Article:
My mare has a locking stifle, my vet recommended trot work over poles, forcing her to pick up her feet and in turn build muscle, also trail riding particularly up hill. I put her on a Vitamin E/selenium supplement, as that is lacking in our hay in the area I am in, I have seen great improvement in the last few months. My trainer who also has a mare with a locking stifle was adamant NO Tight circles, it will make her lock up, turn out as much as possible, as long as the pasture is not super muddy and she is likely to slip which could stain an already week hind end.September 8, 2013 at 8:24 pmTWH GirlTopics Started: 2Replies Posted: 31
Agreed, stifles are tough. Tough to diagnose and treat. In the past few weeks my 11 yr old feels like the right hing slips or gives out, mostly in indoor arena only. Am using PentAussie and Cosequin asu. We are 3 shots into loading dose of PentAussie so will know more soon. If no change, next step is lameness eval. Legend has always worked great for him so i would try that too before moving to joint injections. With stifles, it can be the joint or the ligaments, and arthritis or N upward patellar fixation or stuck/locking stifle. All with different treatments too, not at all confusing!September 11, 2013 at 12:45 pmLeukriderTopics Started: 0Replies Posted: 5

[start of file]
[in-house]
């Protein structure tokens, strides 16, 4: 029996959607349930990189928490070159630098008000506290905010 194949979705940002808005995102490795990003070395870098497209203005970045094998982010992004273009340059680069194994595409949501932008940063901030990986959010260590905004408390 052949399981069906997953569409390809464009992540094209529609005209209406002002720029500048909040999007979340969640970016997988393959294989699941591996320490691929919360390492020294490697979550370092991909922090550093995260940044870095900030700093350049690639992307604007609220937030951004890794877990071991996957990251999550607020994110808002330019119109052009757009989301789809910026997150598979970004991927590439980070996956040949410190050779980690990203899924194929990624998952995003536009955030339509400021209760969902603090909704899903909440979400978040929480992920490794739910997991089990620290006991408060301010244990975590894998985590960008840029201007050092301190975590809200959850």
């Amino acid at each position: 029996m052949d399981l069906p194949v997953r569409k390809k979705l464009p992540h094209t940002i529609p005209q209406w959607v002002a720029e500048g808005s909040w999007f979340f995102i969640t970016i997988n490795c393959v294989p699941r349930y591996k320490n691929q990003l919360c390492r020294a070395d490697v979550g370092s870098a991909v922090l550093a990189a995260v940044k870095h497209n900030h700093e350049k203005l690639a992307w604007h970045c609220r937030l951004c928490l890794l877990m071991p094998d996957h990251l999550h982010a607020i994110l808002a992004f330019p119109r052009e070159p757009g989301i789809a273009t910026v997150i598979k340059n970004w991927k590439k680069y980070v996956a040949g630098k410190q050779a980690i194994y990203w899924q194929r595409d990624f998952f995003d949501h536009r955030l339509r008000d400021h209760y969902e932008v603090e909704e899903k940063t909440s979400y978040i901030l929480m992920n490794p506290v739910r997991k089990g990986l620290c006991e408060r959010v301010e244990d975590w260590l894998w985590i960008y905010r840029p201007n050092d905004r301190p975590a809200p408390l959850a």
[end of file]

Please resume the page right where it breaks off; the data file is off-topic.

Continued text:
Have you seen positive results with red light therapy? It’s about the only thing I haven’t tried for my horse’s loose stifles. I’ve had great results using it on myself.
Leuk's PartnerSeptember 11, 2013 at 1:04 pmLeukriderTopics Started: 0Replies Posted: 5
I’m new to the forum, so ‘scuze the double posts…My Morgan/Friesian cross has what the vet describes as “mechanical issues”, aka he is built wonky with a wide pelvis, cow hocks, and a narrow base. His stifles are loose. He had marginally successful Medial Patellar Ligament Splitting procedure done last year; this has improved the locking, but not the “falling out” – where his stifles literally slip out of place momentarily. Anybody have this experience, and can share stories of improvement? Estrone injections made it worse, not much improvement with joint supplements, and I know that his weight and lack of fitness are issues. Groundwork with circles is when the slipping is most noticeable so we avoid those.